READING: Ecclesiastes 4-6, 2 Corinthians 12
“Two are better than one”
God created us to be in relationship with other people. In fact, by perfect design He created us in such a way that it is not good for us to be alone (Gen. 2:18). This triune God who is relational in Himself as Father, Son, and Spirit made us to be relational. Too often, though, our sinfulness leads us to be isolated loners who assume no need for anyone else.
The writer of Ecclesiastes, too, recognized the importance of having others in our lives. Whether in life in general or in laboring daily, it is better, he said, to have companions alongside us: “Two are better than one because they have a good reward for their efforts. For if either falls, his companion can lift him up; but pity the one who falls without another to lift him up. Also, if two lie down together, they can keep warm; but how can one person alone keep warm? And if someone overpowers one person, two can resist him. A cord of three strands is not easily broken” (Eccl. 4:9-12).
As one writer put it, “Each of us needs the presence, strength, and comfort of having people close to us.”* Having a companion increases productivity, offers a helping hand in a fall, and provides support when needed. And, if two are stronger than one, three are stronger than two – and thus the writer uses the image of a three-strand cord (the strongest cord in the ancient world). An enemy might be able to defeat me if I fight by myself, but it will be more difficult if I have a brother by my side—and even more difficult if I have other brothers walking with me. The more brothers on my side, the more likely it is that I will live in victory.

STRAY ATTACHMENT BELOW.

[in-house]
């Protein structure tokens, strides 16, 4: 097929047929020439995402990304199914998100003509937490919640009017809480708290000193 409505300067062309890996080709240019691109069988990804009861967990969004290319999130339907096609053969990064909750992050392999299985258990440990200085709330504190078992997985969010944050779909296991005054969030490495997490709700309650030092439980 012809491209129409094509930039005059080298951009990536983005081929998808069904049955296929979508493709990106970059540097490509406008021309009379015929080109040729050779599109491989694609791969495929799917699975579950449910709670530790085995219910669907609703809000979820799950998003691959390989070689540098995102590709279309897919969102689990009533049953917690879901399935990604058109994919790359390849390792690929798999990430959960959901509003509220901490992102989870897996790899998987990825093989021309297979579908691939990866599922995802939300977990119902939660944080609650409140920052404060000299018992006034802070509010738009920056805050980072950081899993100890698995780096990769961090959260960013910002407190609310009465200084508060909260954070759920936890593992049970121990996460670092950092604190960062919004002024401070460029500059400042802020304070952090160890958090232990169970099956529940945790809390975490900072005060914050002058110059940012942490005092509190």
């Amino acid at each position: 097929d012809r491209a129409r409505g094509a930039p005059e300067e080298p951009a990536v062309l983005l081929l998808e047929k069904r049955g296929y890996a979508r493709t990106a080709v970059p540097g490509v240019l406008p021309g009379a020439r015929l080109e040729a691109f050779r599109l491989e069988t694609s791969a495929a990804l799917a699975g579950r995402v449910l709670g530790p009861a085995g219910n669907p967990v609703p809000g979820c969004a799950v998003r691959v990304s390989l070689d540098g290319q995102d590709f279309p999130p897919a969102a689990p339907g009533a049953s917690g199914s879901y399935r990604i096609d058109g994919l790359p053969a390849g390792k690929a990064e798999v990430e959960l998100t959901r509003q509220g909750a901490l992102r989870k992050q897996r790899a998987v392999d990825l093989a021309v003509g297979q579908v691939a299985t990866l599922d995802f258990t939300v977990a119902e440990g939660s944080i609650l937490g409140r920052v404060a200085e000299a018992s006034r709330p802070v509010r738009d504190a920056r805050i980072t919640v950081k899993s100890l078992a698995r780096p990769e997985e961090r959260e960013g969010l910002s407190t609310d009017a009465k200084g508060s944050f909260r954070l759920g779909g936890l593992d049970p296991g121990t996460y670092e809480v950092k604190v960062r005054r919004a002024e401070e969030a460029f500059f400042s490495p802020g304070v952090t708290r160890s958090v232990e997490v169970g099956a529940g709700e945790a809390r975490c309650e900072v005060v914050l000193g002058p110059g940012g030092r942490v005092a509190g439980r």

When I choose to fight battles alone, though, I make myself more vulnerable. I may assume that I have what it takes to struggle alone, but my willingness to try to do so is evidence of my pride and independence. It’s a sign of my sinfulness, not my strength. My foolish choice to fight alone might mean that I will fall alone, too – and “pity the one who falls without another to lift him up” (Eccl. 4:10).
- Fight against any tendencies you have to being a “lone ranger” Christian.
- Write a note to someone who has been an affirming companion on your journey.
PRAYER: “Father, thank You for those folks who have been my companions through the years. Help me to be a friend to others.”
TOMORROW’S READING: Ecclesiastes 7-9, 2 Corinthians 13
*Willard, C. R. (1972). Ecclesiastes. In H. F. Paschall & H. H. Hobbs (Eds.), The teacher’s Bible commentary (p. 380). Nashville: Broadman and Holman Publishers.